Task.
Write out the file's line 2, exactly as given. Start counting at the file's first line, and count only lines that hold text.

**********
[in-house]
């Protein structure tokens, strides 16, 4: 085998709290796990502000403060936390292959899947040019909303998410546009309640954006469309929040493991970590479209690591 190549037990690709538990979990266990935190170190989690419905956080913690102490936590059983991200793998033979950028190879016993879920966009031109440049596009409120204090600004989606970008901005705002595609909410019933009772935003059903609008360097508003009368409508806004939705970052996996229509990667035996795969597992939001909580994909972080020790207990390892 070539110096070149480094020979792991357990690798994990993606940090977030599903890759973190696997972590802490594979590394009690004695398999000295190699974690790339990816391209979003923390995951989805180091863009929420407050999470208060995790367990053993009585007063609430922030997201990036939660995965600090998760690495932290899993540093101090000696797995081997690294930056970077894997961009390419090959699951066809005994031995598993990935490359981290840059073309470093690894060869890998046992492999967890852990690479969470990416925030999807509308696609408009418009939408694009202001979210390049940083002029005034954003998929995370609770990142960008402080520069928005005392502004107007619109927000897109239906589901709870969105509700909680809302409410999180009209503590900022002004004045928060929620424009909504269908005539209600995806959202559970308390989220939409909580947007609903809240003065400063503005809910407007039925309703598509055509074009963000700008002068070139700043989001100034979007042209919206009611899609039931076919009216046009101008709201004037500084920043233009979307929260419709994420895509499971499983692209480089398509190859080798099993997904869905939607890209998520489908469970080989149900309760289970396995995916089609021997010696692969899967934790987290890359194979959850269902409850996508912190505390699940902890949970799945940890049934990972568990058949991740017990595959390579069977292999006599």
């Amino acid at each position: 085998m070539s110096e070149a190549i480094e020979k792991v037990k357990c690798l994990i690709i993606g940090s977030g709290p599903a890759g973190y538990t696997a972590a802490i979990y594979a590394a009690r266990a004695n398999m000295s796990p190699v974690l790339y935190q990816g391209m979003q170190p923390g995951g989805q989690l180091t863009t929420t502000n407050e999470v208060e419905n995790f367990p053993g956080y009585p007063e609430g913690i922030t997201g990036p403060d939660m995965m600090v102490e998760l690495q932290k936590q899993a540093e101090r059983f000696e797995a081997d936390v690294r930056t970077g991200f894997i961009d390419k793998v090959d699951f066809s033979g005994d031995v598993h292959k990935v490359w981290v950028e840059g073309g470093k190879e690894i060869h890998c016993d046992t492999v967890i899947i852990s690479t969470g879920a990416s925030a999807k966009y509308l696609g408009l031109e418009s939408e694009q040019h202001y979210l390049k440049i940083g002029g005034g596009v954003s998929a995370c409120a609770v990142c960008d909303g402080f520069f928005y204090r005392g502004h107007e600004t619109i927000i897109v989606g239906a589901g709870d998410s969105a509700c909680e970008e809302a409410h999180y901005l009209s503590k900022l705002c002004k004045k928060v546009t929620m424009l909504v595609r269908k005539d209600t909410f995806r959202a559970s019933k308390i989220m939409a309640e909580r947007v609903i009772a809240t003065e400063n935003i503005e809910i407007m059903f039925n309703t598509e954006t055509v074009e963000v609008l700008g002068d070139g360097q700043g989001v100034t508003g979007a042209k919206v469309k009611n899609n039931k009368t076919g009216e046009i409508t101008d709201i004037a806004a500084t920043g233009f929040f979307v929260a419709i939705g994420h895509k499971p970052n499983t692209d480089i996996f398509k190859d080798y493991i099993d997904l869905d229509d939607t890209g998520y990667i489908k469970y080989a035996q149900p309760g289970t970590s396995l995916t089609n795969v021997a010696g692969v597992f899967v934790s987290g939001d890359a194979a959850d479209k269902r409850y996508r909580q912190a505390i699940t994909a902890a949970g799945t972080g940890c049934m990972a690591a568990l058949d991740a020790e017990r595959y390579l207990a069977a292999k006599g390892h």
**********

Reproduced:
């Protein structure tokens, strides 16, 4: 085998709290796990502000403060936390292959899947040019909303998410546009309640954006469309929040493991970590479209690591 190549037990690709538990979990266990935190170190989690419905956080913690102490936590059983991200793998033979950028190879016993879920966009031109440049596009409120204090600004989606970008901005705002595609909410019933009772935003059903609008360097508003009368409508806004939705970052996996229509990667035996795969597992939001909580994909972080020790207990390892 070539110096070149480094020979792991357990690798994990993606940090977030599903890759973190696997972590802490594979590394009690004695398999000295190699974690790339990816391209979003923390995951989805180091863009929420407050999470208060995790367990053993009585007063609430922030997201990036939660995965600090998760690495932290899993540093101090000696797995081997690294930056970077894997961009390419090959699951066809005994031995598993990935490359981290840059073309470093690894060869890998046992492999967890852990690479969470990416925030999807509308696609408009418009939408694009202001979210390049940083002029005034954003998929995370609770990142960008402080520069928005005392502004107007619109927000897109239906589901709870969105509700909680809302409410999180009209503590900022002004004045928060929620424009909504269908005539209600995806959202559970308390989220939409909580947007609903809240003065400063503005809910407007039925309703598509055509074009963000700008002068070139700043989001100034979007042209919206009611899609039931076919009216046009101008709201004037500084920043233009979307929260419709994420895509499971499983692209480089398509190859080798099993997904869905939607890209998520489908469970080989149900309760289970396995995916089609021997010696692969899967934790987290890359194979959850269902409850996508912190505390699940902890949970799945940890049934990972568990058949991740017990595959390579069977292999006599």